In 1981 Dr. Fraiture was appointed to the official position of Head of the Spacecraft Attitude Section of ESOC. From then on, he also shared the position of Flight Dynamics Manager with his Division Head (Rolf Muench) and the section head in charge of orbit operations (Dr. Mattias Soop) in simulations, launches and early orbit operations. He nevertheless continued to play a leading role in the development of novel algorithms and the detailed design of sensor and actuator specific operational attitude software aspects. Under his direction the attitude software for geostationary transfer orbits was modernized and standardized. He further wrote more than fifty flight dynamics reports dealing with various technical and theoretical topics. In the middle of the nineties additional Flight Dynamics Managers had to be brought in to cope with multiple and almost simultaneous launches. As a result of the growing burden of very demanding operational involvements and his declining health, in 1996 Dr. Fraiture asked to be able to take advantage of an early retirement option running at that time for ESA staff. His demand for early retirement was accepted, thereby allowing him to retire from his official duties at the end of February, 1997. His career at ESOC therewith ended, a career of being deeply involved (often from early attitude and reaction control hardware design to routine operations) with approximately 35 different satellites. The official pension started only five years later.
So much for his official career. In reality, Fraiture had a vocation for physics from his early childhood onwards, asking himself questions about the speed of light, the motion of airplanes and the nature of electricity even before he went to elementary school. It however happens very often that early interests are subjugated to the profession one enters into later in life. Even if one has a certain degree freedom in organizing work, the interest must be bent towards themes which can be considered to be necessary or at least useful for the fulfilment of one’s job assignments. For L. Fraiture, this oriented interest is certainly conspicuous in the areas of parameter estimation for over-determined equation systems, spherical trigonometry and specific satellite attitude-related topics, categories to which the majority of his Journal papers and conference contributions belong.
Other themes he has dealt with are all more-or-less related to elements of the solar system in general, e.g. solar activity, planetary heat generation, influences of the terrestrial length of the day over the ages, etc. Before retiring, Fraiture devoted much of his free time to this outside, private research for which computer verifications were made at home. The literature analyses were generally made during waiting times in airports and the lonely hours spent in hotels while travelling professionally. Not all of these topics produced positive results but even if the results were interesting, they were not recorded in working papers and certainly not in external papers (apart from the study on planetary oblateness) to avoid any suspicion by ESOC management. Should he have decided to publicize this research, it is likely, that lengthy referee processes would have been necessary to compensate for the consequences of the isolation in which these studies had been performed. All this requires patience and time which Luc Fraiture did not have due to his demanding professional duties and both his eclectic research tastes, as well as the fear to put his job at risk.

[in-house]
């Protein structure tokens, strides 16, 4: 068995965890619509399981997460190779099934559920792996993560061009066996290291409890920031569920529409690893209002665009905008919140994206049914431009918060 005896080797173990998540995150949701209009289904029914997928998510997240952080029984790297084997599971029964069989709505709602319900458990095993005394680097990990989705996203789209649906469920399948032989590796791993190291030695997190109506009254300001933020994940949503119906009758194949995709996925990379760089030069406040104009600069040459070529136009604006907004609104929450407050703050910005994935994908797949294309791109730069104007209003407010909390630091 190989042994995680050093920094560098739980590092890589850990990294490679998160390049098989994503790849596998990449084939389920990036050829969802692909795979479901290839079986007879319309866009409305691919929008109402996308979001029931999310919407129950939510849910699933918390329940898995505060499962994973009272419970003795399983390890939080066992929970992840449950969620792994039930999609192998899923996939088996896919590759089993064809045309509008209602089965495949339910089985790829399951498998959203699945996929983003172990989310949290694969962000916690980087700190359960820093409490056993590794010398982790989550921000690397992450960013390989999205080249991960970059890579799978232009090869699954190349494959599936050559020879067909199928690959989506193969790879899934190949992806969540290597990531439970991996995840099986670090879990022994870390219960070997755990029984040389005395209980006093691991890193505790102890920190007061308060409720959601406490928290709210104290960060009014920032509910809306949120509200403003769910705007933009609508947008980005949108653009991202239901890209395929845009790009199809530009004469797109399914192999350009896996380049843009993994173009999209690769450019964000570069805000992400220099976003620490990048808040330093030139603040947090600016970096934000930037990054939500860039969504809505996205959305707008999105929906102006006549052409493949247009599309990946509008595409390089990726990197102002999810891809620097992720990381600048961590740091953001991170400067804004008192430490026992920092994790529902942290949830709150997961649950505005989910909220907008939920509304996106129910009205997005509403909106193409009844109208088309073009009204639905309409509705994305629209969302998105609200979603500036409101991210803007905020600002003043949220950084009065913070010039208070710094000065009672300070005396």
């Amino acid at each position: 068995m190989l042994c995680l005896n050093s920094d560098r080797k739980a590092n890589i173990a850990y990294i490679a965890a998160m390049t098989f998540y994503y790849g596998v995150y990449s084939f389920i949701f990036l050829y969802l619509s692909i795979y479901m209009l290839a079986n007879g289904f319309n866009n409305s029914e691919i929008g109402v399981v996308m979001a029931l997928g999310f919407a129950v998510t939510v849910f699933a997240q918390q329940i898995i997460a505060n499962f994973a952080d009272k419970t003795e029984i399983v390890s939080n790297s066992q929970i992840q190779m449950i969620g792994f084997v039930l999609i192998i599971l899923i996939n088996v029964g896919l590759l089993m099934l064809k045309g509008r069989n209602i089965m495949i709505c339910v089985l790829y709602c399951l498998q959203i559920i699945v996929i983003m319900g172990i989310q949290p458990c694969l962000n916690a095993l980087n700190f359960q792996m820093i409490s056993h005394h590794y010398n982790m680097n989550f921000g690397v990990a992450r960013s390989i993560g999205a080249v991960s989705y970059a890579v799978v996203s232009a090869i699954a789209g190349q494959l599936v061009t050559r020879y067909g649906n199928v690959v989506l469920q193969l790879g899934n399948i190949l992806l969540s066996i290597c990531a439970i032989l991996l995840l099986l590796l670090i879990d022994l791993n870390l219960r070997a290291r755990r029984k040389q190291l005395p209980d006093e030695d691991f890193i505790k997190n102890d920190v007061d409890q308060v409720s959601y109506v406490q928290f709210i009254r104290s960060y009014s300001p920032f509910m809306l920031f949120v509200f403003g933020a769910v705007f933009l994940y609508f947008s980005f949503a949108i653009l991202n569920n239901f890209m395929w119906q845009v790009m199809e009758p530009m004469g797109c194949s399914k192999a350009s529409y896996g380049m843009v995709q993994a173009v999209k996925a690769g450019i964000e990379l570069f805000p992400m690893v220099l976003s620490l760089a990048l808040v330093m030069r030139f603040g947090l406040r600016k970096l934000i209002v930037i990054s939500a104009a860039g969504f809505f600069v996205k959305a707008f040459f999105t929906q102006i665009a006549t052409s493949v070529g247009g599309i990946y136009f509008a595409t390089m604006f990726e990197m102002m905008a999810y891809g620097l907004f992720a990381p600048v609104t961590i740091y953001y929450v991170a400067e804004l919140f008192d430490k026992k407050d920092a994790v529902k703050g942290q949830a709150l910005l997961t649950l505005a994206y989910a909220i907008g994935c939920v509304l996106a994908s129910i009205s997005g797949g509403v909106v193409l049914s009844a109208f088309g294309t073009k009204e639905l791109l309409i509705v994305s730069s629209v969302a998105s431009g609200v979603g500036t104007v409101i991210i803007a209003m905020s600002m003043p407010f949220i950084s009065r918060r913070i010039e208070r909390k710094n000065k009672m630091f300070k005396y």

To complete this overview we will return to Luc Fraiture’s private life. In the mid nineties he and his wife had planned to return to Belgium in spring 2000, and had begun furnishing a lovely apartment there. These plans were suddenly overthrown by the unexpected death of his wife in May 1999. Thereupon L. Fraiture decided to stay in Germany where he had many more friends than in Tienen, the town which he left more than thirty years before. But, as his father-in-law was still alive, Fraiture visited him for a week every month. This implied continuous travelling back-and-forth between Western Germany and central Belgium. His father-in-law died in October 2003. Having found a new companion also in Tienen, though, the need for travelling back-and-forth was perpetuated. In the second half of 2005 his cancer required an urgent treatment which kept him at home for six months.
In early 2006 Luc Fraiture started negotiations with the University of Leuven to create, together with his son, Boris, who had since become a cardiologist, a fund – largely based on the inheritance from his parents-in-law – for promoting and funding research concerning blood cancers. The negotiations were completed in the spring of 2007 and the statutes for the Fraiture Blood Cancer Fund of the Catholic University of Leuven were officially signed at the end of June 2007. Eligible contributions competing for prizes in the context of this fund have to be generated in institutes, industries and universities which use one of the three official languages of Belgium, namely Dutch, French or German. Accumulations of gains (fund interests) allowing a first prize attribution has been affected by the global financial crisis of 2008-2009 and is anticipated to occur beyond 2013. In the meanwhile, Luc Fraiture has remarried, namely to Mrs Niki Preud’homme, the companion mentioned earlier. In mid 2007, Niki joined her husband in Germany. . .